How is homeownership legally structured? Do I own my own unit?
Legally, Washington Village is structured as a condominium association, with a Condominium Declaration (sometimes referred to as CC&Rs) that is fully compliant with the Colorado Common Interest Ownership Act (CCIOA). You will own your own unit, plus an undivided share of all common areas within the property. Units cannot be separated from the Condo Association.
You own your unit "from drywall in".
You would be responsible for your own property taxes, and for paying monthly HOA assessments, which covers such things as the association's master insurance policy premiums, property management, grounds maintenance, maintaining the common spaces, and building a reserve funds account for periodic major expenses, such as exterior painting and roof replacement, when needed. Units in multi-family buildings may also have an additional assessment for shared building operating expenses.
What if I have (or want) to move out of the community and sell my unit?
It's your home and you may sell it at any time to whomever you please, subject to the usual real estate laws and fair housing regulations. The new owner becomes part of the HOA and is only required to abide by the HOA's rules and regulations. In the event that a community member decides to sell, most cohousing communities want to facilitate the sale by attracting by buyers who will be good members of the community. Also, as soon as all of our units are sold, Washington Village will establish and maintain a waiting list of potential buyers. So, when a member needs to sell, there will be a group of interested buyers to work with.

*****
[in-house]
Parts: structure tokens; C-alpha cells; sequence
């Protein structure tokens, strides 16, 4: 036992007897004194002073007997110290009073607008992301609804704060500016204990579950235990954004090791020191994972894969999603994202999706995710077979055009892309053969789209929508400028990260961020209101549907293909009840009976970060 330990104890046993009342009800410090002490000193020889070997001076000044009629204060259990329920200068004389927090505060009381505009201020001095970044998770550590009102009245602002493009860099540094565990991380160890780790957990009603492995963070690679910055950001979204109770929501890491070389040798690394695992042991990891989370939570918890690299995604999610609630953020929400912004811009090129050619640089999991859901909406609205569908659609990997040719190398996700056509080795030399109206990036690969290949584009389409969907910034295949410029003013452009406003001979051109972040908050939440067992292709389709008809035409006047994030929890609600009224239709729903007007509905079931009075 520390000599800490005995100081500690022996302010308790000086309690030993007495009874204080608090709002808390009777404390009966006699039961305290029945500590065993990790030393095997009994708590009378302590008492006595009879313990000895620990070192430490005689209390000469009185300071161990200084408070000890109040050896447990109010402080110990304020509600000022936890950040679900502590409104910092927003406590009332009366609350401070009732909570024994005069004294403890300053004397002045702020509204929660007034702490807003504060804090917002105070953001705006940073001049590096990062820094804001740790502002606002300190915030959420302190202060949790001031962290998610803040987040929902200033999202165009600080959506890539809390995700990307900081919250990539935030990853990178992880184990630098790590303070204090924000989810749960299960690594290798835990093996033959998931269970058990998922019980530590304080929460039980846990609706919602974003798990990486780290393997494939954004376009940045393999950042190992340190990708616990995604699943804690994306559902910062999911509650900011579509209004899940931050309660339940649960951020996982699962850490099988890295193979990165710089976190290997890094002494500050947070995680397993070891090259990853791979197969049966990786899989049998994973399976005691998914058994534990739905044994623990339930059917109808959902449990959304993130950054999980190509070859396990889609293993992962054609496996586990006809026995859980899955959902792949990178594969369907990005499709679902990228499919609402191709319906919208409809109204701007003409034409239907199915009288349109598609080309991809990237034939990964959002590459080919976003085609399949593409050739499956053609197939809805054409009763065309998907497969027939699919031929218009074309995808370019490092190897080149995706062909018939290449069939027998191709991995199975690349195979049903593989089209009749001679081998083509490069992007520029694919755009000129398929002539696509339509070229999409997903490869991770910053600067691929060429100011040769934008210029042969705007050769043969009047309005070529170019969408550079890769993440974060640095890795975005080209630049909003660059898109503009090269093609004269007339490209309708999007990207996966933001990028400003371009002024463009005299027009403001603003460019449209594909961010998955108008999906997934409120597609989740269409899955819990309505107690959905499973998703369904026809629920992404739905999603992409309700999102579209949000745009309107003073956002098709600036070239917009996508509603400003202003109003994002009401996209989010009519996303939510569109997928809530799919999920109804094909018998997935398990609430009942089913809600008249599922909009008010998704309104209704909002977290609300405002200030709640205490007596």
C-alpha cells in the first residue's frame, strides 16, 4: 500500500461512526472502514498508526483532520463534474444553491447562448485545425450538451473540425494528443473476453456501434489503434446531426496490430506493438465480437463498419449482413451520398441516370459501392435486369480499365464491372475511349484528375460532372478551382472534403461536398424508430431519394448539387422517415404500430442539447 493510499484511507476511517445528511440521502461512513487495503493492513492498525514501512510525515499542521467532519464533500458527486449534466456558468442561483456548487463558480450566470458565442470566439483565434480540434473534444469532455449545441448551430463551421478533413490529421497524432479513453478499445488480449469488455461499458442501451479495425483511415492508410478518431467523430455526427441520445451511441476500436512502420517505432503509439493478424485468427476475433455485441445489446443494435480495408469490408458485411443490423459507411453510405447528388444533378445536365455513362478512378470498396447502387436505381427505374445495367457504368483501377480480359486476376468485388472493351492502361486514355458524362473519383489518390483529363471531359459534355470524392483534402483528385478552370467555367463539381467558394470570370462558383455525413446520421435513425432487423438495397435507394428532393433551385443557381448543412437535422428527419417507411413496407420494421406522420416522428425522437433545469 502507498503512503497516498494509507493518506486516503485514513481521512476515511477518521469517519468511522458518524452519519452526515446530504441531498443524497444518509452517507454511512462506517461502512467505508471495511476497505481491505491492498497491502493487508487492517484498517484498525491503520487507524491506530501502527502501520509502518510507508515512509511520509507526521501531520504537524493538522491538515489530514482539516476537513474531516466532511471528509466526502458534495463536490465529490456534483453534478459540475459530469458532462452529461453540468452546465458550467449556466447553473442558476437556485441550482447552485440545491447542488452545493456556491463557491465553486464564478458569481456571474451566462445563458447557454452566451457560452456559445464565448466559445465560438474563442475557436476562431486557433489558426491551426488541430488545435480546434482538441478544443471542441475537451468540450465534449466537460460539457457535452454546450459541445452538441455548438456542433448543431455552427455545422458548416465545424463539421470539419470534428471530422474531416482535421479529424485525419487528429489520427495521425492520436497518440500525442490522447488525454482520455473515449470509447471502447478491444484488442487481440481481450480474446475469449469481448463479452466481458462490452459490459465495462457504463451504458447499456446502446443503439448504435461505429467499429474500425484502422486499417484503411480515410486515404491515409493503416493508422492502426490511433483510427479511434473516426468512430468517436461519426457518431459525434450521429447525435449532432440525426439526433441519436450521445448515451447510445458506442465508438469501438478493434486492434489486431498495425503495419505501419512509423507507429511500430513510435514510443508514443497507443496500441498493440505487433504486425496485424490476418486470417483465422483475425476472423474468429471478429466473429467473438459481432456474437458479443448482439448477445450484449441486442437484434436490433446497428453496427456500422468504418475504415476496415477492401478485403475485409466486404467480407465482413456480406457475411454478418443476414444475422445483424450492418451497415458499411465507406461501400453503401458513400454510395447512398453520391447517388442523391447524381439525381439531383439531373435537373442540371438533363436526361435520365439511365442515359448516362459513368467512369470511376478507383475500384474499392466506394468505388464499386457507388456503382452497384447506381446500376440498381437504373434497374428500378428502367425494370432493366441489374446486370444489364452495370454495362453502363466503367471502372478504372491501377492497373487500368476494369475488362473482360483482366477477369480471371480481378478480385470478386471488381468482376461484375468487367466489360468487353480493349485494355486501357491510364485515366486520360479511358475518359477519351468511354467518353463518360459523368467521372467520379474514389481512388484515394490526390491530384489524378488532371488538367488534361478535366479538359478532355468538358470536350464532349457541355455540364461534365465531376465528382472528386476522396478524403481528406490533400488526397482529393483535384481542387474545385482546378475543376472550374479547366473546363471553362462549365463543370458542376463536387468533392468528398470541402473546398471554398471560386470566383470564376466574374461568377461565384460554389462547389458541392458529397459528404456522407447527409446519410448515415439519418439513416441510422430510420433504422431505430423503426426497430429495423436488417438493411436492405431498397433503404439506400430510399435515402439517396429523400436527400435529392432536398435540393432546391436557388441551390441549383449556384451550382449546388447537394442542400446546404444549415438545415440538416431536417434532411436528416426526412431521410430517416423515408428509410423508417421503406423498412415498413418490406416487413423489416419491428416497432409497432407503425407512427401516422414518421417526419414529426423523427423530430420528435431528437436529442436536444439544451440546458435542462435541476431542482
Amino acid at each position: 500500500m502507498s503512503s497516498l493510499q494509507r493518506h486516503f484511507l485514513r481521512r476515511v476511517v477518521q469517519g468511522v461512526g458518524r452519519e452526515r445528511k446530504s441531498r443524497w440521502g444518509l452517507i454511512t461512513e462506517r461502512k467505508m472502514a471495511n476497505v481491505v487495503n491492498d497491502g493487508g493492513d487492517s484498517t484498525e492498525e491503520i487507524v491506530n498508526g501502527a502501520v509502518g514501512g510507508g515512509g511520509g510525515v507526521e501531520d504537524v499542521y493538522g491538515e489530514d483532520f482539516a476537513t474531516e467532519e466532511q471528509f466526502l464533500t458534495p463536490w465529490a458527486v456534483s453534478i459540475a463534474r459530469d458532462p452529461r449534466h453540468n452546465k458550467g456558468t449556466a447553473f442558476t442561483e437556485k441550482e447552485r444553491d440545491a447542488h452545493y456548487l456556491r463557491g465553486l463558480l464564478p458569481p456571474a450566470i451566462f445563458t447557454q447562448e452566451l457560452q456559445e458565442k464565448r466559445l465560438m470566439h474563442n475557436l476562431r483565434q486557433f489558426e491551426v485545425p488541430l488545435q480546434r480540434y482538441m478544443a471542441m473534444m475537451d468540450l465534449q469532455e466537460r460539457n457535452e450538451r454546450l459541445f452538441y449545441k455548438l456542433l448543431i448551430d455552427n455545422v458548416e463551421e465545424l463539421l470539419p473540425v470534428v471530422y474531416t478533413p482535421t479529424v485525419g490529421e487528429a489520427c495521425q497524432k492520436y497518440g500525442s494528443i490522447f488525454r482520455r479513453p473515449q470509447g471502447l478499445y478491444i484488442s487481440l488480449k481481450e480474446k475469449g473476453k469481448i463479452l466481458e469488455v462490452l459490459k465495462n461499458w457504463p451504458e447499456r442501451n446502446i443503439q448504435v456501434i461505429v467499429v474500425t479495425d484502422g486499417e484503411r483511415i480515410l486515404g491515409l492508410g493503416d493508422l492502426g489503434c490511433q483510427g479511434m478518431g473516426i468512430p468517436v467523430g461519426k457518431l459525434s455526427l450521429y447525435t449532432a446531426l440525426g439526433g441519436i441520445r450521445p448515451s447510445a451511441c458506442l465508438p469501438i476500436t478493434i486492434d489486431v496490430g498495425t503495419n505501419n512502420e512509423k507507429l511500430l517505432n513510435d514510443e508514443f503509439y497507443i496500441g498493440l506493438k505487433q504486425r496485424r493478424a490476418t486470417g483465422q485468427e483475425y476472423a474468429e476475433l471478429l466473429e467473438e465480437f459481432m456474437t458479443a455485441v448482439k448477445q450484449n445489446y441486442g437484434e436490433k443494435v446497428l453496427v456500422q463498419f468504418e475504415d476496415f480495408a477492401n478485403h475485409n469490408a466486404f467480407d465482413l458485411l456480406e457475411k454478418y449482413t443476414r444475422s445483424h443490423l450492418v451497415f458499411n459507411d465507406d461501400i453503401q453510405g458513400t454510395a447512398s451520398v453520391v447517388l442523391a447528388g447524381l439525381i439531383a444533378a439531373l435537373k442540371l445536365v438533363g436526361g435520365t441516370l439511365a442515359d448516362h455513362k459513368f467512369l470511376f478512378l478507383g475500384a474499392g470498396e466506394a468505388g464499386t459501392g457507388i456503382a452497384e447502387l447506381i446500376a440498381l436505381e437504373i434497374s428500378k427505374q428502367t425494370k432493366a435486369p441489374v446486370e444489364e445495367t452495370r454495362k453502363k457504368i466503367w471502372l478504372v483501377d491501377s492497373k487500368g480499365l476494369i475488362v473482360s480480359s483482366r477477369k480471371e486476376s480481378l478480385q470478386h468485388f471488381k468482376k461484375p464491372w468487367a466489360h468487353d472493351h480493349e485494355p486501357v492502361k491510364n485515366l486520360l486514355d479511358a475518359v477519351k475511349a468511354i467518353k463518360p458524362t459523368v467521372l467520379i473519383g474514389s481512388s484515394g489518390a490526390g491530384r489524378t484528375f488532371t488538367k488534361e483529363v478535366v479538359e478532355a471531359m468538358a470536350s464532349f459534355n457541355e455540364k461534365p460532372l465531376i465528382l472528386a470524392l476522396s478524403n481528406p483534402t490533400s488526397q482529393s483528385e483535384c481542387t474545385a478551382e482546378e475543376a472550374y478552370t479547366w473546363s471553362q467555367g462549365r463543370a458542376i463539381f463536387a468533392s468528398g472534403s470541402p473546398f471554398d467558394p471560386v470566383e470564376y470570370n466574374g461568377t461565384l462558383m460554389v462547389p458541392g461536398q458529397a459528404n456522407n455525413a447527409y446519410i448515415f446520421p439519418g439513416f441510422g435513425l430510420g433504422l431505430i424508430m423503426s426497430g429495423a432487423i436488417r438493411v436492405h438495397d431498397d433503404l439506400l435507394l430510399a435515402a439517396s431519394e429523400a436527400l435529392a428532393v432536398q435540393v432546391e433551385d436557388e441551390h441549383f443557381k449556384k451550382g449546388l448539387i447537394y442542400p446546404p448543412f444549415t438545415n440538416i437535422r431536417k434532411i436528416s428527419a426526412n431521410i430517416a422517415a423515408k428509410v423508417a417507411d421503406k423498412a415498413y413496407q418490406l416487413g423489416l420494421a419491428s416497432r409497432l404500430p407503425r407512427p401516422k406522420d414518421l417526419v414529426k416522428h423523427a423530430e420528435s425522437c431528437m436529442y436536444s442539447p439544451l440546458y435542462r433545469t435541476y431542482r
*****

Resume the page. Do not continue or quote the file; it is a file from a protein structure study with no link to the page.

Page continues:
What about property taxes?
Each unit owner is responsible for paying the property tax on their unit to Boulder County based on the assessed value of your property. The developer can provide an estimate of property taxes for each unit. The HOA does not have any property tax obligation.
What is the percentage of owner-occupied units?
Because people who buy into cohousing communities typically have a strong interest in participating in the community, cohousing properties usually have a very high, if not 100% owner occupancy rate. This adds value to the property, because owners typically have a stronger commitment to the upkeep and value of their property. It also contributes to the stability of relationships in the community.
How often do units change owners?